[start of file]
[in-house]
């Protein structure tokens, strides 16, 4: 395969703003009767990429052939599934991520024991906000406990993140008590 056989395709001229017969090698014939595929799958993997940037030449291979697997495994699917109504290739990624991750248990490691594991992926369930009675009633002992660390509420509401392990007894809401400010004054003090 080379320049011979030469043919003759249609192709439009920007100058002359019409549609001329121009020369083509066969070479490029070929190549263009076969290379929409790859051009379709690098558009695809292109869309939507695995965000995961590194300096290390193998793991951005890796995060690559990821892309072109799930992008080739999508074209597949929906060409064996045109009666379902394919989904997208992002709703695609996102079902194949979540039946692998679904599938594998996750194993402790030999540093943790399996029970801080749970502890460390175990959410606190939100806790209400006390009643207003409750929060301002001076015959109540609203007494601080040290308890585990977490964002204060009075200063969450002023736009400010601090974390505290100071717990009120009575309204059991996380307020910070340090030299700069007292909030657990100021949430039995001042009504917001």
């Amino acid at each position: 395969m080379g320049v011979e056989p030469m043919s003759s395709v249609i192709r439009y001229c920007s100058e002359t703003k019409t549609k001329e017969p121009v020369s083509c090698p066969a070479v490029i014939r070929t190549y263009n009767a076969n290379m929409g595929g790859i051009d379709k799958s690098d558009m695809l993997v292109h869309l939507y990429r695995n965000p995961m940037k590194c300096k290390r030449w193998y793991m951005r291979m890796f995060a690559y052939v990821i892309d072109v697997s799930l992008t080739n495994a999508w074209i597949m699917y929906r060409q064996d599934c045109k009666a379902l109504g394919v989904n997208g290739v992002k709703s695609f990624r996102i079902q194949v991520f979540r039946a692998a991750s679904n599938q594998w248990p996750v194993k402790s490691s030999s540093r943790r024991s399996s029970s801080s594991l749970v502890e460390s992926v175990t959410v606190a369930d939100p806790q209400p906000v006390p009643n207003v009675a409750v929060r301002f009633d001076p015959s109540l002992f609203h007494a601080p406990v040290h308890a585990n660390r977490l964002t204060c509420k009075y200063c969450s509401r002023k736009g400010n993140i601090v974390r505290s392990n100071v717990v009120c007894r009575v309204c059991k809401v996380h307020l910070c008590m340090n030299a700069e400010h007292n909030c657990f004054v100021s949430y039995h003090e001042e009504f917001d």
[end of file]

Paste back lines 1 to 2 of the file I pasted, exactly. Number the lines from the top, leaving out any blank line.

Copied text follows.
[in-house]
């Protein structure tokens, strides 16, 4: 395969703003009767990429052939599934991520024991906000406990993140008590 056989395709001229017969090698014939595929799958993997940037030449291979697997495994699917109504290739990624991750248990490691594991992926369930009675009633002992660390509420509401392990007894809401400010004054003090 080379320049011979030469043919003759249609192709439009920007100058002359019409549609001329121009020369083509066969070479490029070929190549263009076969290379929409790859051009379709690098558009695809292109869309939507695995965000995961590194300096290390193998793991951005890796995060690559990821892309072109799930992008080739999508074209597949929906060409064996045109009666379902394919989904997208992002709703695609996102079902194949979540039946692998679904599938594998996750194993402790030999540093943790399996029970801080749970502890460390175990959410606190939100806790209400006390009643207003409750929060301002001076015959109540609203007494601080040290308890585990977490964002204060009075200063969450002023736009400010601090974390505290100071717990009120009575309204059991996380307020910070340090030299700069007292909030657990100021949430039995001042009504917001």